2011-03-23 22:18:26.000 – Ed O Malley, Summit Volunteer
Without the first intrepid visitors to the summit in 1870, and the colonization of the summit by the fledgling Observatory in 1932, it is likely that many of us who enjoy Mt. Washington today would not have the opportunity to visit here, or even know of the mountain’s existence. The experiences of those who have visited Mt. Washington or the Observatory, and retold those stories, are what make the mountain unforgettable. The ongoing presence of the Observatory on the summit, the New Hampshire state park, and the protective cloak of the White Mountain National Forest has continued this trend.
Each visitor to Mt. Washington adds to its history and future, by sharing their stories, memories, and photographs, both in intangible and tangible ways. There are also the shared experiences created in the company of others, by time spent on, near, or simply in awe of the mountain. These visitors run the gamut, from tourists, to hikers and skiers, to Observatory staff and volunteers. Included are memories and stories such as those told by a man who played on the summit in the summers as a young child, while his father supervised construction of what we know now as the Sherman Adams Building.
My Mt. Washington story began in May of 2007 – though I was aware of the mountain, at that point, I had never visited it, or even seen it, and my only time in New Hamsphire was incidental. A news story about the Observatory caught my eye, and with that prompting, I discovered their website, applied to volunteer, was interviewed over the phone, and then scheduled for my first week in late October of 2007. Since then, I have spent numerous volunteer weeks on the summit, often frequented the area in all seasons to hike, take pictures, and visit friends.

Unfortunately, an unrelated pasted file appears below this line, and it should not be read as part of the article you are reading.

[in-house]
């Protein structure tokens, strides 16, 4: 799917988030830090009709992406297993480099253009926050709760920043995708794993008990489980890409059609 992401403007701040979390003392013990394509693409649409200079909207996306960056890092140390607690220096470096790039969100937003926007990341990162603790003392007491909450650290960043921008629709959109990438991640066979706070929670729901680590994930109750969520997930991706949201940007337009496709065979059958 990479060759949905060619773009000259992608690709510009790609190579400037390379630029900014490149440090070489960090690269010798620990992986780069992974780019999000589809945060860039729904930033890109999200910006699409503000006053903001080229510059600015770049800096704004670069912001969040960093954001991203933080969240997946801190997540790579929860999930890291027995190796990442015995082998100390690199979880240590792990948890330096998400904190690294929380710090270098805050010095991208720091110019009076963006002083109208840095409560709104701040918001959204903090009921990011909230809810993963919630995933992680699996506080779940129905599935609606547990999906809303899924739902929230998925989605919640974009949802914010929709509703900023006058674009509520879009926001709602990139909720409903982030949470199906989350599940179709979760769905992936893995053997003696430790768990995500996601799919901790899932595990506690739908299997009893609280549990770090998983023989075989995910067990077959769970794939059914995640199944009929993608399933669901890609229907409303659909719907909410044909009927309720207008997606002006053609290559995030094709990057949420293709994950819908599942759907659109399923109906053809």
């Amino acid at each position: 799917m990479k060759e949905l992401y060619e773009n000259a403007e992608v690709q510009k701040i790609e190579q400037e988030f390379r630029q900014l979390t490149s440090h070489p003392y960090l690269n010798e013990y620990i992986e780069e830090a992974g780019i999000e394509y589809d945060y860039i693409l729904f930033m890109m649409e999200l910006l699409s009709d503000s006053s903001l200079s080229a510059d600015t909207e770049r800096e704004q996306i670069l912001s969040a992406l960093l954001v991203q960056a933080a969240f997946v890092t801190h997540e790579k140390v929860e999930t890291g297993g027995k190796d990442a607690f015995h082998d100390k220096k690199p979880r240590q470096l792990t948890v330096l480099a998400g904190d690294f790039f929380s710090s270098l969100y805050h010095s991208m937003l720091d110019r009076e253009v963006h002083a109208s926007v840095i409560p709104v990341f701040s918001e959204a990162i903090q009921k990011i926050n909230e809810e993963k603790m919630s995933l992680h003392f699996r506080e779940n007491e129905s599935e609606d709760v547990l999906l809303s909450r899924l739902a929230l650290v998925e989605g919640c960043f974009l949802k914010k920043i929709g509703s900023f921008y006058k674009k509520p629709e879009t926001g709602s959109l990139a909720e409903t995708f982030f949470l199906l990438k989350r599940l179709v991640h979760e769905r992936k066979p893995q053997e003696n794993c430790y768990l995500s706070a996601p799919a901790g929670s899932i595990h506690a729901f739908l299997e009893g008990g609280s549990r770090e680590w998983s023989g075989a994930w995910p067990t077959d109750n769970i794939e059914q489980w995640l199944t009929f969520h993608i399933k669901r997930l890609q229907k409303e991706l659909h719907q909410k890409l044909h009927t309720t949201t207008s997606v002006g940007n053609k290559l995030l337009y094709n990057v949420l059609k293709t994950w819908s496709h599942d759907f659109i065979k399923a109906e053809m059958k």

I value and enjoy my time here on the summit for many reasons – the opportunity to see and work along side friends, to enjoy the wide range of weather, both extreme and mild, and to help the Observatory in many diverse ways. Every moment of time here, whether day or night, is unique. If one were to count up the number of people who have spent a night at the summit of Mt. Washington in recorded history, I suspect that it would be surprising small. I have had the opportunity to spend many nights up here, and have been outside on the summit, well after midnight, and well before sunrise, enjoying everything that the mountain has to offer.
Since my first visit to Mt. Washington, I have shared many memories, stories, and photographs with both family and friends, and in February, I even had the opportunity to spent the night at the Observatory with four friends as guests. Now, rather than just experiencing what Mt. Washington has to offer vicariously through me, they got to see things first hand. Not surprisingly, they were all awed and wowed by the mountain, as one would expect. If you would like to help the Observatory as a volunteer, or visit as a guest, all of that information, and more, can be found here.
In the absence of people, the moutainn would still be here, and still be impressive (perhaps even more so), but there would be no one to speak for it, and no one to tell its stories. It would stand mute, unable to share its tales of extreme weather and extreme beauty, a fierce and awe-inspiring example of what the natural world has to offer.
Though this has been said many times, when you visit Mt. Washington, please leave only footprints (and try to minimize those by staying on the trails…), and take only memories, whether they be in the form of memories to share with your family and friends, or photographs.
Thanks to Brian, Ryan, Mike, Becca, John, and Marty for another enjoyable week on the summit!
Ed O Malley, Summit Volunteer